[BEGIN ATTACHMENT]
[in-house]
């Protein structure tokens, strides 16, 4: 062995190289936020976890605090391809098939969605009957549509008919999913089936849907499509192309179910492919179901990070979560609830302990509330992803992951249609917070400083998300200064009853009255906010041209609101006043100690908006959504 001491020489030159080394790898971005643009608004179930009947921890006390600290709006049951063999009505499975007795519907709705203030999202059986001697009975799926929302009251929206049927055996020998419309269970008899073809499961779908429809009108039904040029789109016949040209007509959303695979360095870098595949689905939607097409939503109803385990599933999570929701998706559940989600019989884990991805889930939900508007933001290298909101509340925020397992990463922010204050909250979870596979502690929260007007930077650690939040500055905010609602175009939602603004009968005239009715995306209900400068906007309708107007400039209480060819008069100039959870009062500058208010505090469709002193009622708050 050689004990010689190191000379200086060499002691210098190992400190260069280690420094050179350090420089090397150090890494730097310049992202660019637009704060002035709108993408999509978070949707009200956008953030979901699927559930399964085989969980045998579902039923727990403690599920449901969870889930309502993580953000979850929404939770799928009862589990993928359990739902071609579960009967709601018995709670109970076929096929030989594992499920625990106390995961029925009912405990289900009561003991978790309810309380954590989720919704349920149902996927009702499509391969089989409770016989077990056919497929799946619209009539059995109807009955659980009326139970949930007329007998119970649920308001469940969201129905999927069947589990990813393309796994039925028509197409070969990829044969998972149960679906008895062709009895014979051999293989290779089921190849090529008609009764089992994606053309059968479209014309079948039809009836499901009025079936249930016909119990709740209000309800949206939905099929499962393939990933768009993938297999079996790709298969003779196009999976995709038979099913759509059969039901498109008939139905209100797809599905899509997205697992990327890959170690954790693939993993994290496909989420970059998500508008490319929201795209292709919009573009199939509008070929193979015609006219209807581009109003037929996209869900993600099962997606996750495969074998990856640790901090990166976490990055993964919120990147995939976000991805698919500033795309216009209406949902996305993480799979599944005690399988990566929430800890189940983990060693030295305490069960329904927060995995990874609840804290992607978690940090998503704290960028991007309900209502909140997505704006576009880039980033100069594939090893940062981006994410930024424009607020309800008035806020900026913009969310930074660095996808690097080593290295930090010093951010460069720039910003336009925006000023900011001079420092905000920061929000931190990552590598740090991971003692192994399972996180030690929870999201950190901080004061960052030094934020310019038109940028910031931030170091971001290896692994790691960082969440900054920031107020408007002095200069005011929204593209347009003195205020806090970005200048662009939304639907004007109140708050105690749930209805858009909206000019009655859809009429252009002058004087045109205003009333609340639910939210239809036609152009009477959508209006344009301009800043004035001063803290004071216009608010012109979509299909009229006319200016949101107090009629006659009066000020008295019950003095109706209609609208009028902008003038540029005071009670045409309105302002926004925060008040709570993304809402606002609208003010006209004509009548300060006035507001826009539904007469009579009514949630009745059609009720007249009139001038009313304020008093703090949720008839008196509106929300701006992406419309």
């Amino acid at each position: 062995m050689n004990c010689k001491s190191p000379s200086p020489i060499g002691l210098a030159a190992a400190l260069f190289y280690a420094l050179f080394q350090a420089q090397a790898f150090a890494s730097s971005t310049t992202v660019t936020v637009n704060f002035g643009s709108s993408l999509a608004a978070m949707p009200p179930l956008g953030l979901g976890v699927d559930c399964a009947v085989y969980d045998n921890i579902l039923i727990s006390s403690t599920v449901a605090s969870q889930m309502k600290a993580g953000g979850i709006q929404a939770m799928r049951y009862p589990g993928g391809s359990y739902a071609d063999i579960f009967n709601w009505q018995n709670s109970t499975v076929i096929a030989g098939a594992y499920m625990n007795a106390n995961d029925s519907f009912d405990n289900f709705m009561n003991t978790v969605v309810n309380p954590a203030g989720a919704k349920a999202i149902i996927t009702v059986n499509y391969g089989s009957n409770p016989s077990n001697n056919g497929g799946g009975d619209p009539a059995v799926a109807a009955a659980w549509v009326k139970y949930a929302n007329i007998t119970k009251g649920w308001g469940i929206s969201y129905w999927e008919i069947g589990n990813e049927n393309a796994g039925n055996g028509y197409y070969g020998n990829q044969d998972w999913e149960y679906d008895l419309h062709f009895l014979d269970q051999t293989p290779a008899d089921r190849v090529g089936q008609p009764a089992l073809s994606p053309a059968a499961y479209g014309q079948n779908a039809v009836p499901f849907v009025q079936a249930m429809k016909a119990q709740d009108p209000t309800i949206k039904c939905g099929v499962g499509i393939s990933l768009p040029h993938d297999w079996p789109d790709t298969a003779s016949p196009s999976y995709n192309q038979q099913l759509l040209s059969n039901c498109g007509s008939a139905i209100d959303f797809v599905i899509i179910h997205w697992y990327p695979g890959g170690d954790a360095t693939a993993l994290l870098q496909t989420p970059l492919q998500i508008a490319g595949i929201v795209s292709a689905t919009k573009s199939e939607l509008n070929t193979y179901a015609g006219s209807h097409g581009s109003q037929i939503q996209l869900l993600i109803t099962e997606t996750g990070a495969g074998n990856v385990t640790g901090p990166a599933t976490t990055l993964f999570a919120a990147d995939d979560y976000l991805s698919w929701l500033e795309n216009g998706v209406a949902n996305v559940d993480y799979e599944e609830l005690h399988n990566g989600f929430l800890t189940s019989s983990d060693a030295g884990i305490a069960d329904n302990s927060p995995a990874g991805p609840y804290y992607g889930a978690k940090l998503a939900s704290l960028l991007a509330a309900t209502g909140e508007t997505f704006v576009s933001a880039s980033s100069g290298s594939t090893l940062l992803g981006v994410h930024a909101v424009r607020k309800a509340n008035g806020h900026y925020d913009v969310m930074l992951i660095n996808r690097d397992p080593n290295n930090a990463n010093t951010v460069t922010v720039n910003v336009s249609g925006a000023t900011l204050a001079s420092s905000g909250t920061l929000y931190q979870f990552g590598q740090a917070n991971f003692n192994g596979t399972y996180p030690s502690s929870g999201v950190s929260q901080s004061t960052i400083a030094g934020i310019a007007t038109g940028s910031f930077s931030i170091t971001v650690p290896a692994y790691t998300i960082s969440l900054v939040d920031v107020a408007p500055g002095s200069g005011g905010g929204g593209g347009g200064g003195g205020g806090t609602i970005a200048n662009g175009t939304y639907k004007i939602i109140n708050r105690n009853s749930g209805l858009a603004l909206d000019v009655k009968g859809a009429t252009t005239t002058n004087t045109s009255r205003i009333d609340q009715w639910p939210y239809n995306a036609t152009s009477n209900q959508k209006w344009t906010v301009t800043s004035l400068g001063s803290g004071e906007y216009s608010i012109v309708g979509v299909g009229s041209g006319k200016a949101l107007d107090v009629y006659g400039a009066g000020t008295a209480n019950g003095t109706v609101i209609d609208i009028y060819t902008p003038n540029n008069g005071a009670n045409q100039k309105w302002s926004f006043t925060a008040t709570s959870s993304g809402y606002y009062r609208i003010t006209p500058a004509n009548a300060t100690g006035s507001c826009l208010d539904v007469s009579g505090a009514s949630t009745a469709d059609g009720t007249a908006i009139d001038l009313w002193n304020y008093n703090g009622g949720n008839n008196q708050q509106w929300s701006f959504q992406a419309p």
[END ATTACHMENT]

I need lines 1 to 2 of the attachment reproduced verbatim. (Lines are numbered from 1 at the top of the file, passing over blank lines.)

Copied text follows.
[in-house]
């Protein structure tokens, strides 16, 4: 062995190289936020976890605090391809098939969605009957549509008919999913089936849907499509192309179910492919179901990070979560609830302990509330992803992951249609917070400083998300200064009853009255906010041209609101006043100690908006959504 001491020489030159080394790898971005643009608004179930009947921890006390600290709006049951063999009505499975007795519907709705203030999202059986001697009975799926929302009251929206049927055996020998419309269970008899073809499961779908429809009108039904040029789109016949040209007509959303695979360095870098595949689905939607097409939503109803385990599933999570929701998706559940989600019989884990991805889930939900508007933001290298909101509340925020397992990463922010204050909250979870596979502690929260007007930077650690939040500055905010609602175009939602603004009968005239009715995306209900400068906007309708107007400039209480060819008069100039959870009062500058208010505090469709002193009622708050 050689004990010689190191000379200086060499002691210098190992400190260069280690420094050179350090420089090397150090890494730097310049992202660019637009704060002035709108993408999509978070949707009200956008953030979901699927559930399964085989969980045998579902039923727990403690599920449901969870889930309502993580953000979850929404939770799928009862589990993928359990739902071609579960009967709601018995709670109970076929096929030989594992499920625990106390995961029925009912405990289900009561003991978790309810309380954590989720919704349920149902996927009702499509391969089989409770016989077990056919497929799946619209009539059995109807009955659980009326139970949930007329007998119970649920308001469940969201129905999927069947589990990813393309796994039925028509197409070969990829044969998972149960679906008895062709009895014979051999293989290779089921190849090529008609009764089992994606053309059968479209014309079948039809009836499901009025079936249930016909119990709740209000309800949206939905099929499962393939990933768009993938297999079996790709298969003779196009999976995709038979099913759509059969039901498109008939139905209100797809599905899509997205697992990327890959170690954790693939993993994290496909989420970059998500508008490319929201795209292709919009573009199939509008070929193979015609006219209807581009109003037929996209869900993600099962997606996750495969074998990856640790901090990166976490990055993964919120990147995939976000991805698919500033795309216009209406949902996305993480799979599944005690399988990566929430800890189940983990060693030295305490069960329904927060995995990874609840804290992607978690940090998503704290960028991007309900209502909140997505704006576009880039980033100069594939090893940062981006994410930024424009607020309800008035806020900026913009969310930074660095996808690097080593290295930090010093951010460069720039910003336009925006000023900011001079420092905000920061929000931190990552590598740090991971003692192994399972996180030690929870999201950190901080004061960052030094934020310019038109940028910031931030170091971001290896692994790691960082969440900054920031107020408007002095200069005011929204593209347009003195205020806090970005200048662009939304639907004007109140708050105690749930209805858009909206000019009655859809009429252009002058004087045109205003009333609340639910939210239809036609152009009477959508209006344009301009800043004035001063803290004071216009608010012109979509299909009229006319200016949101107090009629006659009066000020008295019950003095109706209609609208009028902008003038540029005071009670045409309105302002926004925060008040709570993304809402606002609208003010006209004509009548300060006035507001826009539904007469009579009514949630009745059609009720007249009139001038009313304020008093703090949720008839008196509106929300701006992406419309």